const { width, textSize } = this.props
    const isComponentFullWidth = width === 'full'
    const hasCustomTextSize = !!textSize

    return cx('font-sans leading-spacey', {
      'text-22': isComponentFullWidth && !hasCustomTextSize,
      'text-16': !isComponentFullWidth && !hasCustomTextSize,
      [`text-${textSize}`]: hasCustomTextSize ? textSize : false
    })
  }

  render() {
    const { text } = this.props.content

    return (
      <p
        data-label="styled-text"
        className={this.generateFontClasses()}>
        { text }
      </p>
    )
  }
}

export default StyledText

It has certain metadata associated with it through props, like width and textSize. With just these two, I’m allowing the content to determine what it should look like and letting the utility classes do the work, instead of applying class="full-width-text" or something equally heavy-handed to the element.

Make your components small and aerodynamic, though

This forces me to think differently about my markup, though. I need to isolate each extractable element into its own component, so it's not muddled and confused with another one. Anything that could be taken as StyledText in my project should use that component, instead of doing something inline. This will ensure my project is maintainable and any changes that need to happen can be done universally, instead of in a case by case basis, which was such a pain to build and maintain way back when inline styles were the only thing to do.

So to show you a hypothetical parent component for the StyledText, it would look something like this:

// pseudocode warning!!!
// copy/paste at your own risk!!!
import React from 'react'
import Container from './layouts/container'
import StyledHeading from './typography/styled-heading'
import StyledText from './typography/styled-text'

class Article extends React.Component {
  render() {
    return (
      <Container
        containerPadding={this.props.containerPadding}
        containerWidth={this.props.containerWidth}
      >
        <StyledHeading
          element={this.props.headingElement}
          headingSize={this.props.headingSize}
          headingOptions={this.props.headingOptions}
          text={this.props.headingText}
        />

        { this.props.paragraphs.map((index, paragraph) => (
          <StyledText
            text={paragraph.text}
            textSize={index === 0 ? 'text-24' : false}
            width={index === 0 ? 'full' : 'half'}
          />
        ))}
      </Container>
    )
  }
}

export default Article

In this example, you can see each component rendered from this Article has metadata tied to it through props. Similarly to the StyledText component, each component will render Tailwind utility classes conditionally based off their given props. So if I have several different types of containers, with different widths or paddings, I can bypass having to create CSS classes to style them and simply generate the appropriate Tailwind utility classes on the component. Likewise, the StyledHeading may know it should be rendered as an <h2> or <h3> based off the element passed to it, and render different styles on the component level.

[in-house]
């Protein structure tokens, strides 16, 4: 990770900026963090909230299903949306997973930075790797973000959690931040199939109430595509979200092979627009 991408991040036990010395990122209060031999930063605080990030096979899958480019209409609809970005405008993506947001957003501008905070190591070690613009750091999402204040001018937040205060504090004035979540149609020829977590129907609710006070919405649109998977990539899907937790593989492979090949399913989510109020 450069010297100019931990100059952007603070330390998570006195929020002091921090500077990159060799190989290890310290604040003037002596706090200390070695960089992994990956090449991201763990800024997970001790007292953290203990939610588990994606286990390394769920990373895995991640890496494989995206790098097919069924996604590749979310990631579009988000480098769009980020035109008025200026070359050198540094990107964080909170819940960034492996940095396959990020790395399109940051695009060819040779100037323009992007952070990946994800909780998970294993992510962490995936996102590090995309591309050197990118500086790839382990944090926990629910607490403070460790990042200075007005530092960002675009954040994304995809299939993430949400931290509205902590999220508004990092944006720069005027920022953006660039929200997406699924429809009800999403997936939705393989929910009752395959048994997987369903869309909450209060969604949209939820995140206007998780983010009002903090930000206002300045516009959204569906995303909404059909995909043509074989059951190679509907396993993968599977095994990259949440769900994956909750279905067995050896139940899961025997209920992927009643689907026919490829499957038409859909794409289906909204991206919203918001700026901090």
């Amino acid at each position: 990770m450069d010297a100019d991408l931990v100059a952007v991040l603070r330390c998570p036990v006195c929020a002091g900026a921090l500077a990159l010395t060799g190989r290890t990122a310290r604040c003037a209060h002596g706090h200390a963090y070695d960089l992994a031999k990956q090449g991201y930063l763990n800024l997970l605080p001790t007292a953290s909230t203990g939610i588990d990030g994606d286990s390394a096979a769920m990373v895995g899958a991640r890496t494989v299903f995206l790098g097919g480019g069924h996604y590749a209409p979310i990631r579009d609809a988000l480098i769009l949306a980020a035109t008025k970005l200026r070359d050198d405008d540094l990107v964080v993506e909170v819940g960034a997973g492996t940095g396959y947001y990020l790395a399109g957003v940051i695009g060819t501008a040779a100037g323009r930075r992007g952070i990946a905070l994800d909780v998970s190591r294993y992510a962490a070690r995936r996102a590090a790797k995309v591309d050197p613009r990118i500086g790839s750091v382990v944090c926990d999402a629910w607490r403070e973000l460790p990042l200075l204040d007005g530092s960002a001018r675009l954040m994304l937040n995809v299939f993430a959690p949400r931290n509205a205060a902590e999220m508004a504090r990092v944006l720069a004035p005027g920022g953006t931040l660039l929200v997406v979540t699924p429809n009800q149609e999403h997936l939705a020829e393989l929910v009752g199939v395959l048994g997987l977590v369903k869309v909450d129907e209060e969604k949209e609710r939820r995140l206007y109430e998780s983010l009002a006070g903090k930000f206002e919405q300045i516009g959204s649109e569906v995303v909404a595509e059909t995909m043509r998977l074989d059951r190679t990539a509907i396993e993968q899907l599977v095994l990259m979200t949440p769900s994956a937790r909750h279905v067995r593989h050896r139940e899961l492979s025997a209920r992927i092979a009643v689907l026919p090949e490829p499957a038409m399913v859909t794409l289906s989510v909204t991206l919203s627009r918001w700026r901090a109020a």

Again, doing it this way may present a challenge to the way you’ve built your projects in the past. But if you are bringing in a library to write CSS for you, avoiding CSS altogether is the optimal way to go in my book. Obviously, some things will have to be done in CSS, but be sure to check for a Tailwind plugin first, or build your own.

In Conclusion

If you’re like me, you may have thought Tailwind was a bad idea until you tried it and had that eureka! moment. But don't use Tailwind like a bozo! Ensure you’re not adding unnecessary bloat to your project by starting with a clean slate in your Tailwind configuration file. Ensure you’re setting yourself and others up for success when it’s time to maintain your project by applying data-label to your parent divs. And finally, ensure you aren't making the same dumb mistakes with CSS while using Tailwind and try to go all in with the inline utility classes. It may be uncomfortable at first, but once you get the hang of it, writing CSS will seem archaic and cumbersome to you.

Any thoughts? Maybe you see a huge glaring hole in my approach? Were the airplane metaphors too sparse or just missing the mark completely? Hit me up in the comments, I'd love to hear from you!

Ben Tinsley

Ben is a front-end developer in our Boulder, CO, office, where he builds apps with rich animations and thoughtful interactions for our clients.